Monday Morning Quarterback Part I
By BOP Staff
April 1, 2014
Kim Hollis: Noah, Darren Aronofsky's film about the biblical hero, starring Russell Crowe, earned $43.7 million this weekend. What do you think of this result?
Edwin Davies: I thought that Noah might open a little higher than this, based on the amount of chatter that's been building up around the film in the last few weeks as a result of the very minor controversy around it, but this is still in the ballpark of my expectations. This always seemed like a tough sell, considering that Christian audiences (who were clearly a major part of the intended audience) tend to be wary of Hollywood filmmakers and non-religious, or at least non-fundamentalist, audiences tend to be wary of films that are overtly religious. Aronofsky's non-literal interpretation might have pissed off Glenn Beck (in which case: hurray!) but it seemed to strike the right tone by promising spectacle wedded to an iconic, well-known story, albeit one that could still be played with in an interesting way.
Having said that, this is merely good, not great. Unless it holds up brilliantly in the next few weeks - and we're talking Gravity-style legs - it'll probably tap out at around $120 million, which would not cover the production budget, let alone the marketing. If it craters next week against Captain America, I could even see it shooting under the final total of Aronofsky's last film, Black Swan. The difference might be made up overseas, where disaster movies tend to do bumper business, but even in the best case scenario, I see this one as being a draw once everything is said and done. Then again, considering what a risky venture this was, a draw should probably be counted as a win.
Matthew Huntley: Controversy aside, Noah's opening weekend is indeed very good, but I agree with Edwin, it's not great. When all is said and done, this is a near (if not more) $200 million venture (production budget plus prints and advertising), and with Captain America right around the corner, I have a feeling Noah may struggle to make back half of that stateside. But I also have a feeling Paramount knew this all along and they're banking on the movie's domestic receipts to be merely supplemental to its international box-office. Next weekend will certainly reveal how far it will go, and with Easter coming up in three weeks, it could stick around longer than I'm leading on.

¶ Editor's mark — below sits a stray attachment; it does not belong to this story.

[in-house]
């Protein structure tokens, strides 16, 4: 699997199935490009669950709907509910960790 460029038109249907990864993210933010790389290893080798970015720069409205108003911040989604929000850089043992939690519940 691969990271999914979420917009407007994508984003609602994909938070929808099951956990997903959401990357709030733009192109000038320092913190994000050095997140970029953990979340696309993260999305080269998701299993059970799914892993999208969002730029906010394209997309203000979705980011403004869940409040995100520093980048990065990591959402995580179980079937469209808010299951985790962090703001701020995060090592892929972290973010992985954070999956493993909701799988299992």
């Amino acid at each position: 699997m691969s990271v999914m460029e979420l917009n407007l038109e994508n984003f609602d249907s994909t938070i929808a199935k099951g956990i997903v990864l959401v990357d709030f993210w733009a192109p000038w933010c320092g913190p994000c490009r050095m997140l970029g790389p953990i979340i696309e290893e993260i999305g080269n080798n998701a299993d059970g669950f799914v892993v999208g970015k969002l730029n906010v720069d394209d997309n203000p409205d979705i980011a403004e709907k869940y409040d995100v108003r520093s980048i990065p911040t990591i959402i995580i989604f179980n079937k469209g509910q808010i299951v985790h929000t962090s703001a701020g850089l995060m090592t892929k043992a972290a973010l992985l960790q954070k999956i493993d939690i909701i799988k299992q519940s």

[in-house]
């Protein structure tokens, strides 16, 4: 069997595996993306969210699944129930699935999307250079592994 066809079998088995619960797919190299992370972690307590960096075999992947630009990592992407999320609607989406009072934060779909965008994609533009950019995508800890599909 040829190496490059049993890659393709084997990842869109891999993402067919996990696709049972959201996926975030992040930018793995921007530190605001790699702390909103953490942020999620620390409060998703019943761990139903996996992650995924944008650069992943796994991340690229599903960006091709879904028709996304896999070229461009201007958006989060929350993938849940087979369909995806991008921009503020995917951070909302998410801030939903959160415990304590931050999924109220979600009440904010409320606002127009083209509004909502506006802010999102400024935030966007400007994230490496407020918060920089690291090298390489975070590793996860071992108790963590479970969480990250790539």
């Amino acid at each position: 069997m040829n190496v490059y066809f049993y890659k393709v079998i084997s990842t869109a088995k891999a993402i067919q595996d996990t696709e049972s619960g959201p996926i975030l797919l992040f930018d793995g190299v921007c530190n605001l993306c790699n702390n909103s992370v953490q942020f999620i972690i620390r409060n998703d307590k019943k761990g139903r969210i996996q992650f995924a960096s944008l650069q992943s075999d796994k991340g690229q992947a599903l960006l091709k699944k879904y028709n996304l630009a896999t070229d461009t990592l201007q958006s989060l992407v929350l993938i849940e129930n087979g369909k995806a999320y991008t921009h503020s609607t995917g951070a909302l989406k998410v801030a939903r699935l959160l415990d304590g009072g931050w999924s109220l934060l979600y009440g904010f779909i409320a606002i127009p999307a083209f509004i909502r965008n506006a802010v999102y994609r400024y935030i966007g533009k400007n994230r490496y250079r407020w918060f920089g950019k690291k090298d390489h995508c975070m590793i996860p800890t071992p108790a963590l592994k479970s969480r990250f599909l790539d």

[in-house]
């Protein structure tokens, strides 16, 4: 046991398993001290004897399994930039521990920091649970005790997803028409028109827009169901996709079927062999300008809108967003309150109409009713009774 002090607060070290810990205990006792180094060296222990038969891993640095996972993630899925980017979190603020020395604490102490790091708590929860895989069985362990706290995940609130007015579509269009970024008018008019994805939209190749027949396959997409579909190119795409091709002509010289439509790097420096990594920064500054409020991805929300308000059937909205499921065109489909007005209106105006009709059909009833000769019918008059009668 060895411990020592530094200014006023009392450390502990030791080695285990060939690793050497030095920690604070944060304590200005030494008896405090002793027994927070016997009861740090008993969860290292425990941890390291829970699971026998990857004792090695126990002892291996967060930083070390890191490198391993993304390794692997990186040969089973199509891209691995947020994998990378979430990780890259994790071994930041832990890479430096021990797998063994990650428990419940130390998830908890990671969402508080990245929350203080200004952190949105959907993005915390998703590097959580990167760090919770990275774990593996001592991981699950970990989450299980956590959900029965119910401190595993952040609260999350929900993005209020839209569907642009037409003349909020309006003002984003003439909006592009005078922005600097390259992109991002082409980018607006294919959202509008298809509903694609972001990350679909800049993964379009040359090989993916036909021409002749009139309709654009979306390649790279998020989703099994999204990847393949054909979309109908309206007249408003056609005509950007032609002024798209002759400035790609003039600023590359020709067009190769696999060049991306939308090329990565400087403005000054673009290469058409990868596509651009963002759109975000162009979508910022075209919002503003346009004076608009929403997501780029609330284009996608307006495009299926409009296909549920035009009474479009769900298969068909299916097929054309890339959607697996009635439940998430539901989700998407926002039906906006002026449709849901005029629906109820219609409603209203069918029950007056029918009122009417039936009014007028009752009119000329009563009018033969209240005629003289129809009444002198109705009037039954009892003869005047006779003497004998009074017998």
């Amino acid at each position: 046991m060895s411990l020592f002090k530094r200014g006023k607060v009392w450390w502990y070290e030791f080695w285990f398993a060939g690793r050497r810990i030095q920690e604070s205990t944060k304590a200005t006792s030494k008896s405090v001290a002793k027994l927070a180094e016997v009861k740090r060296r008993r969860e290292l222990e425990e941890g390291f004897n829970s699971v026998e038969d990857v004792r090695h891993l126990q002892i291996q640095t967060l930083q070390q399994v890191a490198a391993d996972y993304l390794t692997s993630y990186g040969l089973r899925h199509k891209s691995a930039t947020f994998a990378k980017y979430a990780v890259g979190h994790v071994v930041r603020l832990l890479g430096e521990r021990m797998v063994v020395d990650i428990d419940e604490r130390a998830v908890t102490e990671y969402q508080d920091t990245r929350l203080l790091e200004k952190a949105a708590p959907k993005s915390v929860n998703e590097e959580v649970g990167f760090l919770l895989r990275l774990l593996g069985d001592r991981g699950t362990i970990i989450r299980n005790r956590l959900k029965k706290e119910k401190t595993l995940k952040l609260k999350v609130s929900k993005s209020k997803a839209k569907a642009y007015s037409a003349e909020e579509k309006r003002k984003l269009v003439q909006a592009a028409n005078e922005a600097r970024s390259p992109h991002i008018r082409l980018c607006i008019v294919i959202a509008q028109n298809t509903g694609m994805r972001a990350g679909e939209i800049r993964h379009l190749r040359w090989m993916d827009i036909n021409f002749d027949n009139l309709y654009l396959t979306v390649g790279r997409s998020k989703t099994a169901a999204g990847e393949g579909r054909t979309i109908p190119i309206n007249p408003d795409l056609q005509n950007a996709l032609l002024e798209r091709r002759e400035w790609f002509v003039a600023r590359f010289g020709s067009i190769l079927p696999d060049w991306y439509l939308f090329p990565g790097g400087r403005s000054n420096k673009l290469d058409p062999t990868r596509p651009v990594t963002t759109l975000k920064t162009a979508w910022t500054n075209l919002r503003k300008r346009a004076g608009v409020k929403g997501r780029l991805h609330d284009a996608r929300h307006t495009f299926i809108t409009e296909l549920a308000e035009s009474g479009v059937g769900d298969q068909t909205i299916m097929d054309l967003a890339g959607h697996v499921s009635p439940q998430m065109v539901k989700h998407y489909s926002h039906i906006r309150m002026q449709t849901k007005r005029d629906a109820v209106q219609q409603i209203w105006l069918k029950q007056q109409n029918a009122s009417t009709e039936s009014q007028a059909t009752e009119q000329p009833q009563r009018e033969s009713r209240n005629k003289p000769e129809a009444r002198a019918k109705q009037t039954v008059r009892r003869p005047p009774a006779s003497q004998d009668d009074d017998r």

On another note, I was glad to see this earned mostly positive reviews. I haven't seen it yet, but from the get-go, I thought it would be a disaster both critically and commercially. It's nice to see Darren Aronofsky's track record for quality filmmaking is still intact.
Jason Barney: I think this is generally a solid start. Against the reported budget the opening could have been a little better, but I doubt too much consternation is going on at Paramount right now. Noah has already started to perform well overseas, and the domestic box office is not going to disappoint. I think in our analysis of certain projects we often forget how much of a draw certain actors can be outside the United States. To this point, I think a comparable film may be 2010's Robin Hood. That project had a much larger $200 million budget and didn't do so well domestically, but overseas it did fairly well. When all was said and done Russell Crowe as Robin Hood brought in over $320 million. Against the overall budget, maybe that wasn't spectacular, but it maintained Crowe's status as an international draw.
Now we have Crowe as Noah, the international numbers are already starting to come in, and the opening in the US was larger than Robin Hood's. Noah's budget is considerably lower, so I would expect that Noah is going to do just fine. It isn't going to go on any historic film list, but this is a solid opening that will maintain Crowe's status as an overseas draw. With the somewhat positive reviews it won't disappear like films without moviegoers' support.